A former soldier who stabbed his two neighbours to death had depression but was not otherwise mentally ill, two forensic psychiatrists agreed.
The Afghanistan veteran instead admitted manslaughter on the grounds of diminished responsibility.
Jurors were asked to decide whether Reeves’ depression – which was diagnosed as “moderate” by one psychiatrist and “mild” by another – amounted to an “abnormality of mental functioning” in law.
On Friday, Reeves was convicted of murder.
During the trial at Bristol Crown Court, the jury heard Reeves and his wife Kayley had been involved in a dispute with the Chapples about parking since the previous May.
The Reeves also had problems in their marriage, and around 40 minutes before the killings Mrs Reeves had asked her husband for a trial separation.
The defendant later said he had almost no memory of the incident, and that he did not have the “depth of feeling” about the Chapples that would explain why he killed them.
Forensic psychiatrist Dr Lucy Bacon, who assessed Reeves on behalf of the defence team, concluded that he had been suffering from moderate depression at the time of the attacks.
Dr Bacon said she had explored the possibility that he had been suffering from post-traumatic stress disorder as a result of his tour in Afghanistan, and concluded that he was not.
The defendant reported being anxious in crowds but was not “hyper vigilant” – a symptom of PTSD often seen in soldiers where they feel a constant sense of threat.
He was also not suffering from nightmares or flashbacks.
Instead, Reeves told her that since leaving the Army in December 2017 he had been suffering from low mood and tiredness and wanted to avoid people.
Reeves said he had been considering suicide, and also about packing his bag and going missing to get away from his life.
While at the police station, Reeves gave his name as “Lance Corporal Collin Reeves” and gave his service number, and seemed confused as to why he was there.
Dr Bacon said it appeared that the defendant had “regressed” to his training.
“He’s spent many years as a soldier and he’s gone back into that mode of answering questions with his service number, that sort of thing,” she said.
“I think that was caused by the shock of having killed the Chapples.”
Both Reeves’ wife and his mother Lynn Reeves described Reeves looking very different on the night of the attack, something Dr Bacon attributed to extreme shock.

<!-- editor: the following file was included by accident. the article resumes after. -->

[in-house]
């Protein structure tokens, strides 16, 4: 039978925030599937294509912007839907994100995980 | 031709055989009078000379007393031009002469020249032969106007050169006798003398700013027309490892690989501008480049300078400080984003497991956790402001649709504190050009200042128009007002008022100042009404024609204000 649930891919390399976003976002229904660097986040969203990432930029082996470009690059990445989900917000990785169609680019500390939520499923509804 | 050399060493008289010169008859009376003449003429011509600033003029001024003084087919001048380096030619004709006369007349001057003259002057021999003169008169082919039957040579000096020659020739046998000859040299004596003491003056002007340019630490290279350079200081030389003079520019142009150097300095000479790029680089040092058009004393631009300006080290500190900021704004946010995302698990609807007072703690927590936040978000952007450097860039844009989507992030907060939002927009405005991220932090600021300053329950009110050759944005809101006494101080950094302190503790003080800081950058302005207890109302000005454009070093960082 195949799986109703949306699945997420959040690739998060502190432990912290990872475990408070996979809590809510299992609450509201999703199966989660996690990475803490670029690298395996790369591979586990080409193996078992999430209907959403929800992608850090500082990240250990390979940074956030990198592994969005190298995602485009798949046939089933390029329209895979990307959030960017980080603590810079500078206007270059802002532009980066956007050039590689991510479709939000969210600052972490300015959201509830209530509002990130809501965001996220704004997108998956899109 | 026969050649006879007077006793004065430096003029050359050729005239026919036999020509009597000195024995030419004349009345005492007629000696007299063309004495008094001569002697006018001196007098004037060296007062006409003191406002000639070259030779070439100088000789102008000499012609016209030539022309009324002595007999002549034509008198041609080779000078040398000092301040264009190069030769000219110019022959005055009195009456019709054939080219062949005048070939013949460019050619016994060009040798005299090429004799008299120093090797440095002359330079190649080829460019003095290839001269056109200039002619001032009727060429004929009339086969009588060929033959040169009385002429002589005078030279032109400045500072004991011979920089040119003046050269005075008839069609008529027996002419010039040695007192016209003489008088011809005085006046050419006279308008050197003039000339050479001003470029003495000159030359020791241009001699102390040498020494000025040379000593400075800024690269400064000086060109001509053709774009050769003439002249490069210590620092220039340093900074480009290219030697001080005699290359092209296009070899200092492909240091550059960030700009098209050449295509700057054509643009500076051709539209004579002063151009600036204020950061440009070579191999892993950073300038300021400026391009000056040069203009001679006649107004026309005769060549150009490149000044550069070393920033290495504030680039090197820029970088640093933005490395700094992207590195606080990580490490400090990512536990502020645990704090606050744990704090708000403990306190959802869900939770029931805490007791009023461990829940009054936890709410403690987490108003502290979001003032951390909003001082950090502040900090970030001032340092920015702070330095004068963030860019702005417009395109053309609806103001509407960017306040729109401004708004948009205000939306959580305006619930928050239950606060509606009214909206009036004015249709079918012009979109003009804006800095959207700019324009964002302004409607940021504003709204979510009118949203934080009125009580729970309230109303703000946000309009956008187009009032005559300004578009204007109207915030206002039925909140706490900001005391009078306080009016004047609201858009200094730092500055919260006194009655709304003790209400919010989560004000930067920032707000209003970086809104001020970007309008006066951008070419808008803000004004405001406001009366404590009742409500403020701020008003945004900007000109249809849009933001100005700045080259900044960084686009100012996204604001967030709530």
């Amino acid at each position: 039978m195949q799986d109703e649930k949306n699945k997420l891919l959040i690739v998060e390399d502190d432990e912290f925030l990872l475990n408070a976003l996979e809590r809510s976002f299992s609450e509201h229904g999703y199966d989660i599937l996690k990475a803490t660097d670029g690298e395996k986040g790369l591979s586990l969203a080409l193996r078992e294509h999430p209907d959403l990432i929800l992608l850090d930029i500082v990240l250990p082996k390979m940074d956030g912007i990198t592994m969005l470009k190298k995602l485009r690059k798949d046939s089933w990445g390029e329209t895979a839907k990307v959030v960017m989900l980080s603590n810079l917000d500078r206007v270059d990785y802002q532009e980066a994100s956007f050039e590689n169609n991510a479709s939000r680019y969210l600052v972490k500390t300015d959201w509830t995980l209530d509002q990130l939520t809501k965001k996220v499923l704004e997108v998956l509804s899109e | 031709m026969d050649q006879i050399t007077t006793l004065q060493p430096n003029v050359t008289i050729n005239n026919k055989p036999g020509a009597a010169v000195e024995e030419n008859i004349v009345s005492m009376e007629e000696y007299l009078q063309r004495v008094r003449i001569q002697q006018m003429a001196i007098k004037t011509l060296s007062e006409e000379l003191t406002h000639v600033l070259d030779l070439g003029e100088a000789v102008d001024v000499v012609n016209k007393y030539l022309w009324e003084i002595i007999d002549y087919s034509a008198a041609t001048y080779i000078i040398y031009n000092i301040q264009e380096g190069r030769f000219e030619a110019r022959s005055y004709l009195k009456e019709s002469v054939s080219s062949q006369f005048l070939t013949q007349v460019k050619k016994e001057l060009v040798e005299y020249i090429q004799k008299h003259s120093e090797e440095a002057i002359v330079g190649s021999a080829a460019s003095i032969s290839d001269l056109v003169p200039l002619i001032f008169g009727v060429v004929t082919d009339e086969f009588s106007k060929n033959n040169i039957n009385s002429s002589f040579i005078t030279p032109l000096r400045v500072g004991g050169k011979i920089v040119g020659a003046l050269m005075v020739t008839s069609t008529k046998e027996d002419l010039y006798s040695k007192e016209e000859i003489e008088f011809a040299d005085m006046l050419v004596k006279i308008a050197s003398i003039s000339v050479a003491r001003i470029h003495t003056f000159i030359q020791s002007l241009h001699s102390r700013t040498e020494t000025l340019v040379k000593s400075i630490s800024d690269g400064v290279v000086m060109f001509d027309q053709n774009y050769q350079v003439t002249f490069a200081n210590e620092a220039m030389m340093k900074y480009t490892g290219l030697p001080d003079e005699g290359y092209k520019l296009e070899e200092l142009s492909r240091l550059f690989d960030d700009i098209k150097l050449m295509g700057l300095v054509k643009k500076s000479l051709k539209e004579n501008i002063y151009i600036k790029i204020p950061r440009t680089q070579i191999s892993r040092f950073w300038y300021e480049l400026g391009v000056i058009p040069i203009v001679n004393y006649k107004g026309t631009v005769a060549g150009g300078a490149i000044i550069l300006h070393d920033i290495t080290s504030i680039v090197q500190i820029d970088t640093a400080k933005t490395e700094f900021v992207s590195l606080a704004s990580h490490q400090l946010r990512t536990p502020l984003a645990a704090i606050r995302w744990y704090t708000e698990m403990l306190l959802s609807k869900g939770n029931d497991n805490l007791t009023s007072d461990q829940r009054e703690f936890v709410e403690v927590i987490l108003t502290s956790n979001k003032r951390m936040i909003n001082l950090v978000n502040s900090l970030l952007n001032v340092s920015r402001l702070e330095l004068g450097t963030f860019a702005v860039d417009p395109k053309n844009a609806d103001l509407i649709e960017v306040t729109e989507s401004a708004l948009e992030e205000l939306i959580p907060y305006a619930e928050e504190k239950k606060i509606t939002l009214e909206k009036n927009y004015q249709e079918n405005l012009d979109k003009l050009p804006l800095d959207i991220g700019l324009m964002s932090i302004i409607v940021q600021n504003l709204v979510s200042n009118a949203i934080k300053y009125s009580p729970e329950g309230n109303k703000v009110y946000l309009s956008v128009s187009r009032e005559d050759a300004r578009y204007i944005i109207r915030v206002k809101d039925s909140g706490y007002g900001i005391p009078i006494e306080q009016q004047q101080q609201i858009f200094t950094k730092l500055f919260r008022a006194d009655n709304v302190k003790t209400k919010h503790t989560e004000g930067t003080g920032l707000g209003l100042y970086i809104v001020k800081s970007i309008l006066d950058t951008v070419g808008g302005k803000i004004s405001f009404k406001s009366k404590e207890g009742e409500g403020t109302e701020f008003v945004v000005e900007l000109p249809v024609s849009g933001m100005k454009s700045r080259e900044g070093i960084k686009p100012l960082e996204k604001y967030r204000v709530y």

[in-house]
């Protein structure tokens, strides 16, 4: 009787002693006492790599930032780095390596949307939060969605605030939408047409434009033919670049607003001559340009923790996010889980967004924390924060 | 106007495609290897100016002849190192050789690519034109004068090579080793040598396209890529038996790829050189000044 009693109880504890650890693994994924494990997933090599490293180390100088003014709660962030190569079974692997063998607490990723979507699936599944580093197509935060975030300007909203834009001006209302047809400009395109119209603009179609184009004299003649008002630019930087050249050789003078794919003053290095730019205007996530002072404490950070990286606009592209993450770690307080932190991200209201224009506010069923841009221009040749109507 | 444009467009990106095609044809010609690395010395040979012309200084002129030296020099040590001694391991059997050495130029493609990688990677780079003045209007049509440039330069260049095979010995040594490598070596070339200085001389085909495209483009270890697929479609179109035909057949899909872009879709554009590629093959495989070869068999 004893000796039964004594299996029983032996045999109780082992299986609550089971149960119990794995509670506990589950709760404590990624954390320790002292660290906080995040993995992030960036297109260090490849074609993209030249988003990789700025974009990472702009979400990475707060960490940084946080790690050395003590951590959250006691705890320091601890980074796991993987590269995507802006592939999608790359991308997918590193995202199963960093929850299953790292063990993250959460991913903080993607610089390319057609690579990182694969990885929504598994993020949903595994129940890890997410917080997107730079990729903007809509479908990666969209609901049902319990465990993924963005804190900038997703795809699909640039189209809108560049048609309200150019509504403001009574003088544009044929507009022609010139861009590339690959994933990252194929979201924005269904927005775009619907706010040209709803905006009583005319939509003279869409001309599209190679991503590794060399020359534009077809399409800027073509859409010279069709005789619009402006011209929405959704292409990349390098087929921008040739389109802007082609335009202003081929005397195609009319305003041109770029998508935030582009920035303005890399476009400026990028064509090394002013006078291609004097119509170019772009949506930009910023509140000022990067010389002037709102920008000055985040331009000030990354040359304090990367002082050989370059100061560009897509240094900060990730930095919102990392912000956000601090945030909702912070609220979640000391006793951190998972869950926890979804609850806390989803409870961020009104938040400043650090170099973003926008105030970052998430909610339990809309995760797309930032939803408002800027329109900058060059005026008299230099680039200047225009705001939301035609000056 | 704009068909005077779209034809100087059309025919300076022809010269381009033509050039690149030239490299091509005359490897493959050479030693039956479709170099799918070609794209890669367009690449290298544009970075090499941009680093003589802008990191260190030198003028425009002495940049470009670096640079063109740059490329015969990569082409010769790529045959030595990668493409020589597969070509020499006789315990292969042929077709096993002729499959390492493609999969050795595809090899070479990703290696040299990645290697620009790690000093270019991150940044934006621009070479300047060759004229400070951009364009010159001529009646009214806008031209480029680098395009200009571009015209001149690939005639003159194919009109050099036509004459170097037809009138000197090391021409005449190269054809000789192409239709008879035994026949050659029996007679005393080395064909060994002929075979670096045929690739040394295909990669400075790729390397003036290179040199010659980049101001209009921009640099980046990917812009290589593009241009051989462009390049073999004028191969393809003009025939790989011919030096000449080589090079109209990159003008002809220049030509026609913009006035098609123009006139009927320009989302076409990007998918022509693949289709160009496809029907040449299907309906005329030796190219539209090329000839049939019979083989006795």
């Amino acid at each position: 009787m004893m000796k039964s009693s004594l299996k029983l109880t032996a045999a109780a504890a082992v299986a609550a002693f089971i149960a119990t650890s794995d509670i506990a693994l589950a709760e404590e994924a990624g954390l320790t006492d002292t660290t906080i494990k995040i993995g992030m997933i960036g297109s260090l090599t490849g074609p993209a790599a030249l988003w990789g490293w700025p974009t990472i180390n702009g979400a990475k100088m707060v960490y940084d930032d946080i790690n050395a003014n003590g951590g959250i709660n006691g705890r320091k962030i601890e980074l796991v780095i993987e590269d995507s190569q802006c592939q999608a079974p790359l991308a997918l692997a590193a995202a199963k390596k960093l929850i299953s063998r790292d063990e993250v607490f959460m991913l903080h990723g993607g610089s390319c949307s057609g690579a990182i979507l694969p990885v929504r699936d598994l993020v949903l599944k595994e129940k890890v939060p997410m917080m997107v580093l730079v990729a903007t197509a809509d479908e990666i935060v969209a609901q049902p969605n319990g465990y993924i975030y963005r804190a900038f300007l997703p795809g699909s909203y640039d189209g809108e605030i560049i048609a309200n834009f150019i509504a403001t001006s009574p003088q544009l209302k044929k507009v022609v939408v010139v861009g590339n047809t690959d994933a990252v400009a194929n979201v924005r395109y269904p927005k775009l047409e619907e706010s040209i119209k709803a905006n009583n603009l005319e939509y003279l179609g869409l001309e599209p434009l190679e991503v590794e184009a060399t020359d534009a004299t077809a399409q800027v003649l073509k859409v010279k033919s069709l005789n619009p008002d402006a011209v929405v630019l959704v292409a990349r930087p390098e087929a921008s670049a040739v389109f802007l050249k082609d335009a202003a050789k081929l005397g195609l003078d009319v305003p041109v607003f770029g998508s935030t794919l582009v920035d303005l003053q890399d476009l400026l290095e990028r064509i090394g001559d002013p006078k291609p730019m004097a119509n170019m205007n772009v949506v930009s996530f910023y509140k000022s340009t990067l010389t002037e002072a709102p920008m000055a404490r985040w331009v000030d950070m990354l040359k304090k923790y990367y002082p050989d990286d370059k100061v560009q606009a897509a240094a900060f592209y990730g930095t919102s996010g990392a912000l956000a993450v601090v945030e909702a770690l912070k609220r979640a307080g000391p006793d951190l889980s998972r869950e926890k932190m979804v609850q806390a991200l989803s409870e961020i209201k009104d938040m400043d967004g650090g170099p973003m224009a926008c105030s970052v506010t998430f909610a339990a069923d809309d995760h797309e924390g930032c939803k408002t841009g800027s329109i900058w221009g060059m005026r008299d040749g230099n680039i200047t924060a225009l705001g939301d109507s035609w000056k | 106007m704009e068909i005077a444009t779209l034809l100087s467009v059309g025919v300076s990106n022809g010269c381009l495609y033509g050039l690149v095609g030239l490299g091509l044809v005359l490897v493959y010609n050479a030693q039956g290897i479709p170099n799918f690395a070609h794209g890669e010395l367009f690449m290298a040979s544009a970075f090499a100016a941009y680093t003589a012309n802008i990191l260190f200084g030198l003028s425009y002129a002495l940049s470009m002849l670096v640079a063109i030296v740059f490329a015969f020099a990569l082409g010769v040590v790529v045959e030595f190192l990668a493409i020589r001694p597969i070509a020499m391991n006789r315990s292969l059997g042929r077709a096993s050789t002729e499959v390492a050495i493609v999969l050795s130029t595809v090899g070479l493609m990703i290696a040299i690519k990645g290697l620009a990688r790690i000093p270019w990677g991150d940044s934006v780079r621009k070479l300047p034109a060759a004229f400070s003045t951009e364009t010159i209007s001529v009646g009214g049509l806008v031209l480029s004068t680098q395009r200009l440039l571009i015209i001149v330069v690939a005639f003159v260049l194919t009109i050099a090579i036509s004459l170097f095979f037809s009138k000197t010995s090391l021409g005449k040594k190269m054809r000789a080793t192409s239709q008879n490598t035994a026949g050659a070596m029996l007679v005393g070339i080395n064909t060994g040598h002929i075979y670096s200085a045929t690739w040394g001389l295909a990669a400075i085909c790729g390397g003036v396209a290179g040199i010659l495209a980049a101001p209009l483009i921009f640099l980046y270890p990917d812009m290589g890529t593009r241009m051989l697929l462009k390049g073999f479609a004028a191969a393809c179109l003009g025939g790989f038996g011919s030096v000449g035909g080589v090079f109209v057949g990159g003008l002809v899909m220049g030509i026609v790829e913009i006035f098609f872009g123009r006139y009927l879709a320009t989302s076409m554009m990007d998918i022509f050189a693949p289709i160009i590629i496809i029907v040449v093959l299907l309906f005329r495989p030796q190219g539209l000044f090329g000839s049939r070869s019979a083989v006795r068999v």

Reeves told Dr Bacon that life before the stabbings “felt dark all the time”.
He told her he had felt scared a lot of the time growing up due to episodes of domestic violence against himself and his mother by his father, but had never sought help for his mental health.
Reeves said “I’m a soldier and I need to toughen up, so I don’t discuss it,” Dr Bacon said.
She diagnosed his depression as moderate, because he was still able to function in some aspects of his life, such as going to work or going for a run, and worried about providing for his family.
Dr Bacon said depression was an abnormality of mental function because it affects how someone sees the world and their own behaviour.
But she said in her opinion it did not meet the criteria of diminished responsibility in law.
Dr John Sandford, for the prosecution, said Reeves’ loss of memory of the killings was consistent with “dissociative amnesia” – where an incident is so traumatic the brain erases it.
“This is nothing to do with depression – it’s a reaction to a traumatic act, something that is usually a reaction to something you’ve done rather than something done to you,” Dr Sandford said.
The witness diagnosed Reeves with mild depression, adding that it was a normal response for someone who was unhappy in his job and unhappy in his marriage.
Dr Sandford said Reeves’ demeanour of shock, confusion and memory loss when he was arrested were a consequence of the killings, not pre-existing mental conditions that drove his actions.